Dubai: Trials of an electric-powered bus, as part of Dubai’s public transport fleet, have kick-started, the Roads and Transport Authority (RTA) has announced.
RTA had announced the launch of the electric bus in March, as part of its green initiatives that helps reduce carbon dioxide emissions.
The trial phase will run for nine months on the solitary bus, with the RTA also exploring the idea of employing more electric-powered vehicles based on the results of the trial.
The electric bus, which is powered by batteries, is expected to improve efficiency and reduce emissions by up to 80 per cent when compared to a conventional bus.
“This is a unique initiative at the regional level, launched in support of sustainable development plans of public transport systems with the aim of conserving natural resources and protecting the environment from pollution,” said Mattar Al Tayer, Chairman of the Board and Executive Director of RTA.
Al Tayer added that the batteries can be charged up to 80 per cent in less than 30 minutes.
When fully charged, the electric bus can travel a distance of 200km at an estimated speed of about 100km/h.
“The trial will evaluate the environmental benefits, measure carbon emissions, the distance covered with fully charged battery, bus speed, battery lifespan, and bus adaptability to weather conditions in the UAE, especially during the summer season,” he said.
The test run will also assess the engine efficiency and maintenance cost, among others.
He stated that on the basis of these results, the RTA will decide on the next step.
The electric bus is among several green initiatives launched by RTA that has helped improve Dubai’s ecological footprint.
“The RTA has rolled out several initiatives concerned with the conservation of the environment such as clean energy and green buildings. Among the pioneering projects of RTA are the Dubai Metro and Dubai Tram, which rank among the top mass transit projects worldwide,” said Al Tayer.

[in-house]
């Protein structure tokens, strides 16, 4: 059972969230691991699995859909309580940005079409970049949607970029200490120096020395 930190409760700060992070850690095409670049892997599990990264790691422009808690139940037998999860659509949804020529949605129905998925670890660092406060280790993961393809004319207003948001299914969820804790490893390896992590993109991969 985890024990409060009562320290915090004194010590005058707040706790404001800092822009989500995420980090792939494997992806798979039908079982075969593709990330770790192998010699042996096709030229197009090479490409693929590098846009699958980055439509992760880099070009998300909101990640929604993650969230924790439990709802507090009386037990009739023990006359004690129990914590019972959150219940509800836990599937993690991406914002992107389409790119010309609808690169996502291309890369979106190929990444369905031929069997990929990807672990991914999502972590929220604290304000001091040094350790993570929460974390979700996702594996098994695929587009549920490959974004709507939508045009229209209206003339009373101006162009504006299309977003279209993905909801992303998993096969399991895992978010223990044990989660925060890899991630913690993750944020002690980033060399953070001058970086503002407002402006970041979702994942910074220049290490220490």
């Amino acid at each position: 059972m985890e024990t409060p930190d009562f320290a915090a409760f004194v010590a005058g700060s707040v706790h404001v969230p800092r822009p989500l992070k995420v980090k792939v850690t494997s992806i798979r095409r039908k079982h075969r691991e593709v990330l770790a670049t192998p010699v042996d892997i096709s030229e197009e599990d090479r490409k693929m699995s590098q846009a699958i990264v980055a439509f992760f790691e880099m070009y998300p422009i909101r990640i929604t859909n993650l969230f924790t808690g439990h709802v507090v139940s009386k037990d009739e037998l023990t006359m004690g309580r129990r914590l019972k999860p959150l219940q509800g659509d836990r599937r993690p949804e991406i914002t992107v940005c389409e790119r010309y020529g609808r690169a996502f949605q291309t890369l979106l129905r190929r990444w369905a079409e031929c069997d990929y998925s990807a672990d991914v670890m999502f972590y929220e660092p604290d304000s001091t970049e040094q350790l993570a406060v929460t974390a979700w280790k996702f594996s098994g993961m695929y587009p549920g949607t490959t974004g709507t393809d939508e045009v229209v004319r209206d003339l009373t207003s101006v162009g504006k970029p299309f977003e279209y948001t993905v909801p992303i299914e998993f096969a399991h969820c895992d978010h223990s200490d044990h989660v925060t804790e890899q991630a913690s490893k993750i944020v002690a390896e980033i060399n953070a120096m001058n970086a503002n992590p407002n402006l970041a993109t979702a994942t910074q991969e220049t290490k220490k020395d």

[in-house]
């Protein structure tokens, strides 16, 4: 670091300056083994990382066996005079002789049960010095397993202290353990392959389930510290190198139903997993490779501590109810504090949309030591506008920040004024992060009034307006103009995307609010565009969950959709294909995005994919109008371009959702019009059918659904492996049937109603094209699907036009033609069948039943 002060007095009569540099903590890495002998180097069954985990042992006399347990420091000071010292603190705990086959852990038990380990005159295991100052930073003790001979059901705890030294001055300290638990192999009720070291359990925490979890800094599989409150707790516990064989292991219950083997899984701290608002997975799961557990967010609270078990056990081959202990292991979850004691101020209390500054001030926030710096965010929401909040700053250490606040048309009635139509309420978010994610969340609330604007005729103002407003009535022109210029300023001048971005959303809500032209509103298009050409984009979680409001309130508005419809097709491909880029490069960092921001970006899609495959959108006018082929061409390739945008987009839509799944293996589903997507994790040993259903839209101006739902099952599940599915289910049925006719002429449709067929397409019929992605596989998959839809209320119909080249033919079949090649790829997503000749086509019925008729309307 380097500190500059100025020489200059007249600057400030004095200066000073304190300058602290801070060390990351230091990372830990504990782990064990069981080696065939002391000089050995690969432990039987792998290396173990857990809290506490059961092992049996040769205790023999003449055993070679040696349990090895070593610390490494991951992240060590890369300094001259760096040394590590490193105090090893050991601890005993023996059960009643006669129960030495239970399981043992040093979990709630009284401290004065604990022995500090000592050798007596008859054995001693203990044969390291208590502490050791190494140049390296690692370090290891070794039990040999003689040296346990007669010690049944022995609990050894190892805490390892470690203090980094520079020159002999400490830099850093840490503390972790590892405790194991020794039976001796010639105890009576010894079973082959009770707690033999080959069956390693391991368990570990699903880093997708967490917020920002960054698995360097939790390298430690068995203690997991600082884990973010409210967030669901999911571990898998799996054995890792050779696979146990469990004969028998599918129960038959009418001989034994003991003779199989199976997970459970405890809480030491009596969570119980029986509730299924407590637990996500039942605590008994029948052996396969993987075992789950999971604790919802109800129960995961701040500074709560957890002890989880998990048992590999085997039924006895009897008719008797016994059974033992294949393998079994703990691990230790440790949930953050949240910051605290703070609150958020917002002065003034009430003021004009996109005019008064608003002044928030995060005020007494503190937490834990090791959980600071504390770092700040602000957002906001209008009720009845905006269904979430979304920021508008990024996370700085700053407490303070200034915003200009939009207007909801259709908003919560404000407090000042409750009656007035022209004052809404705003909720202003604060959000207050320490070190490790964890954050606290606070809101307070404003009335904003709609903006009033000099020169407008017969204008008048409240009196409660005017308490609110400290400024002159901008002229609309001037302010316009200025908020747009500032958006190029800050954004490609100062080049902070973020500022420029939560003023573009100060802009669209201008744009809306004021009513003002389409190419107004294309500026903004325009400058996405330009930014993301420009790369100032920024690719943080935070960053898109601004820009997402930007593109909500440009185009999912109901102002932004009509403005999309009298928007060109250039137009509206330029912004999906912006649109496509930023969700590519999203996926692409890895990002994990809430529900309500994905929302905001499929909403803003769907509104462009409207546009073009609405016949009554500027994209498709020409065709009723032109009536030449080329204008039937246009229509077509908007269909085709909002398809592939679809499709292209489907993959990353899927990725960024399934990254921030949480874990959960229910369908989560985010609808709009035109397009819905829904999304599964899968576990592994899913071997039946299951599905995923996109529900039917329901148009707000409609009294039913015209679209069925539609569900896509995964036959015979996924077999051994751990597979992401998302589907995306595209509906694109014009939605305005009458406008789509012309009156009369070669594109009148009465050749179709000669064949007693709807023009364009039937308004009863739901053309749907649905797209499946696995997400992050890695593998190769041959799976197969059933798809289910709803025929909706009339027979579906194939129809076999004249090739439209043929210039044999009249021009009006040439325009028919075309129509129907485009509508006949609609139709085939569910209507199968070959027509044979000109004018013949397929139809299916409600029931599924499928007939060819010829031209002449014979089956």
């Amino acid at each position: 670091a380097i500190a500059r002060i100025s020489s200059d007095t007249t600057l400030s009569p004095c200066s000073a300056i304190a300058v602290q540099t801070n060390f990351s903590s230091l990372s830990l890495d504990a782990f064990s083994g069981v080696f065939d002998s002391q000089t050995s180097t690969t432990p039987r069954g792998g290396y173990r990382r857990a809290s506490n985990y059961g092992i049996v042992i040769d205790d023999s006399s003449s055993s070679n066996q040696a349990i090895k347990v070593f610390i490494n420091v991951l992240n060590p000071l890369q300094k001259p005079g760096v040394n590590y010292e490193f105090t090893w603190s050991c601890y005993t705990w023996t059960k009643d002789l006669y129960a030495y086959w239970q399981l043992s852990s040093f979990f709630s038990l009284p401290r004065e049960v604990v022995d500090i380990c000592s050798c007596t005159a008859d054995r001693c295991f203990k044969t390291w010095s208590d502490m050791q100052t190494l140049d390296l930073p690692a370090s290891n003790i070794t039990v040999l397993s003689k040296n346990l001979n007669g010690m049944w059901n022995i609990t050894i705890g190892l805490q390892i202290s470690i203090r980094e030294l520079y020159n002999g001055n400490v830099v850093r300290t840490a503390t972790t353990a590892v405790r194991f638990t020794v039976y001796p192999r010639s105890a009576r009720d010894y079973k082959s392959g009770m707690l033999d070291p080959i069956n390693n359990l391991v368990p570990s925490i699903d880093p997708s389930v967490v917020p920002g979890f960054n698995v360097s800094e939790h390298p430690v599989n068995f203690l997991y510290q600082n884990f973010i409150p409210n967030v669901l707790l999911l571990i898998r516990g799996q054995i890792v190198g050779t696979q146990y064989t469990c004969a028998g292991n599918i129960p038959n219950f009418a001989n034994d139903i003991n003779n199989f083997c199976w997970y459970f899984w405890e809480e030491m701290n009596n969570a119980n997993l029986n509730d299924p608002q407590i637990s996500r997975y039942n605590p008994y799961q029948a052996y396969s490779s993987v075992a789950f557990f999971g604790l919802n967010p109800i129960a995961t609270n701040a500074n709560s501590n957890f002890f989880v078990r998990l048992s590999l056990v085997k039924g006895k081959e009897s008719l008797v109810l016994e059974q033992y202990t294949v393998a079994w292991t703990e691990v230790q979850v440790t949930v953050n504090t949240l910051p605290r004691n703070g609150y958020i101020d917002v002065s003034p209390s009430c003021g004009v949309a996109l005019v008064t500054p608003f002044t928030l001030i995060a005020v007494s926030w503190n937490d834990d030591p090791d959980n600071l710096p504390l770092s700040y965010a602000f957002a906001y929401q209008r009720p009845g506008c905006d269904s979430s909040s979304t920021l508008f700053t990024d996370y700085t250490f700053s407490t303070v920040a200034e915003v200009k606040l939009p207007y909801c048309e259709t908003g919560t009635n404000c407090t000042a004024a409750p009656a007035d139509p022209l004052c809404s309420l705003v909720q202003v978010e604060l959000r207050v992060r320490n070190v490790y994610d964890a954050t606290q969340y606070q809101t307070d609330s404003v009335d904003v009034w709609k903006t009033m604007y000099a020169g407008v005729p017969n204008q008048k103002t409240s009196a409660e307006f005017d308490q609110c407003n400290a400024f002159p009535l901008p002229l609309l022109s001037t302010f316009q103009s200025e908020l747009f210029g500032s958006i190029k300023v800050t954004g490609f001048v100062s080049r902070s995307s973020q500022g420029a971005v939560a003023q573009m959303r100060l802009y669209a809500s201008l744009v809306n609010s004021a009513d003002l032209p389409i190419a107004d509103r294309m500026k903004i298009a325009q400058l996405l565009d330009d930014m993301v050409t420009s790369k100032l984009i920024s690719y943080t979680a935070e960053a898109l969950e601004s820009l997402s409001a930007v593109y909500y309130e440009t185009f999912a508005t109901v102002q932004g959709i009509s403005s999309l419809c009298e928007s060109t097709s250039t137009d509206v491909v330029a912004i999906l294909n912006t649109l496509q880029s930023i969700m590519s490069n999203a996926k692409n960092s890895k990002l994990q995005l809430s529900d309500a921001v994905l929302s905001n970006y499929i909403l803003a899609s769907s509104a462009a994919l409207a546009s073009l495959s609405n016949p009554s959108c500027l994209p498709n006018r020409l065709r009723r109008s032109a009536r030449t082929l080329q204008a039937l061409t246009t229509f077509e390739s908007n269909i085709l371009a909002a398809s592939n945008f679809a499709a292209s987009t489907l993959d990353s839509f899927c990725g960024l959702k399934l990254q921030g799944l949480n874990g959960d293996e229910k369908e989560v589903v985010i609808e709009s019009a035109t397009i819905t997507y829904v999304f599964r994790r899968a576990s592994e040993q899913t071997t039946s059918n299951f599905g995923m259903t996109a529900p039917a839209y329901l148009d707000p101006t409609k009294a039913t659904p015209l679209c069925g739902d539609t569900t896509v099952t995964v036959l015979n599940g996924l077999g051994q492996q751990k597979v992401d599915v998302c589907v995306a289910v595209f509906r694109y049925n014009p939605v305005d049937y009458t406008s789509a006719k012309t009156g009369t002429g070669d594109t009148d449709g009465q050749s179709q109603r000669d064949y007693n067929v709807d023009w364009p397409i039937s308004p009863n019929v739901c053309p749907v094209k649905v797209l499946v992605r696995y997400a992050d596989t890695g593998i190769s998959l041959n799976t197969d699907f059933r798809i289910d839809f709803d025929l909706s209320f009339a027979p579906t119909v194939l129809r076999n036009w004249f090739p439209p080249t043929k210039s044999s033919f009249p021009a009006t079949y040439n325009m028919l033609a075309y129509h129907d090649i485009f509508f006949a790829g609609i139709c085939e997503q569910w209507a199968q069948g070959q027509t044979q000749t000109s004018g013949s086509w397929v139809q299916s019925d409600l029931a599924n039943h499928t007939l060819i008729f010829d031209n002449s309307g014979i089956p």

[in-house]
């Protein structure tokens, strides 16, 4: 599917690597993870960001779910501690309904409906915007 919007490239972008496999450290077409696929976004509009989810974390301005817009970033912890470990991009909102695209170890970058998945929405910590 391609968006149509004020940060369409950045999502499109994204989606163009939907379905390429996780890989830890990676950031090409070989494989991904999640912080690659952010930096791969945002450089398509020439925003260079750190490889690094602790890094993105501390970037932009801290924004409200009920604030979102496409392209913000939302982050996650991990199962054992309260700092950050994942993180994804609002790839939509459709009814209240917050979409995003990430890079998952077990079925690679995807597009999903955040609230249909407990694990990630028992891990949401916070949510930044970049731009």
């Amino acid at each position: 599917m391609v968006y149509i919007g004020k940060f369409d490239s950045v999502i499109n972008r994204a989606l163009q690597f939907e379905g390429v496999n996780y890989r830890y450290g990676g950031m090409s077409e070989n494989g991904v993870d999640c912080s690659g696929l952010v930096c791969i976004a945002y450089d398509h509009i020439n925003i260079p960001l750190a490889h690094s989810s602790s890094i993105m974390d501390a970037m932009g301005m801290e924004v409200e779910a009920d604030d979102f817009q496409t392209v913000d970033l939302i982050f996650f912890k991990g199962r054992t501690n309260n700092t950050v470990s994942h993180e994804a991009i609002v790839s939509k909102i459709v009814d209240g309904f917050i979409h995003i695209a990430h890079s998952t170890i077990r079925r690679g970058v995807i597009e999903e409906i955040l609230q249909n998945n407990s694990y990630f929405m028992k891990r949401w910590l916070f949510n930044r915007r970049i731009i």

He emphasised the fact that both the mass transit modes are powered by electricity and have reduced the use of private vehicles which, in turn, has led to curbing carbon emissions in Dubai.
Recent studies commissioned by the RTA on the carbon footprint of the Dubai Metro showed that the amount of carbon emissions was reduced by 60,000 tonnes in 2014, while the water saving initiative of the Dubai Metro, covering both the Red and Green Lines, contributed to reducing water use by as much as 30 per cent.
He added that hybrid vehicles among its fleet of buses and taxis have led to a reduction in emissions by 30 per cent when compared to conventional vehicles.
Also among RTA’s green projects are electricity-powered abras, which are efficient and run faster and are quieter.
Apart from the above initiatives, RTA’s smart and electronic services have saved time, money and effort, and the use of paper during transactions.
According to RTA data, smart and e-services in 2014 contributed to saving about seven million pieces of paper, which is equivalent to saving 213 trees. Moreover, smart and e-services have reduced the wasted kilometres by 14 million, and saved fuel by as much as 1.4 million litres.
RTA has already embarked on a project to gradually replace all street lights with LED lighting systems by 2030, further reducing the CO2 emissions by 3,000 tonnes per year.
The authority recently felicitated groups, businesses and individuals for winning the second Energy and Green Economy Award, presented by the RTA to encourage eco-friendly initiatives.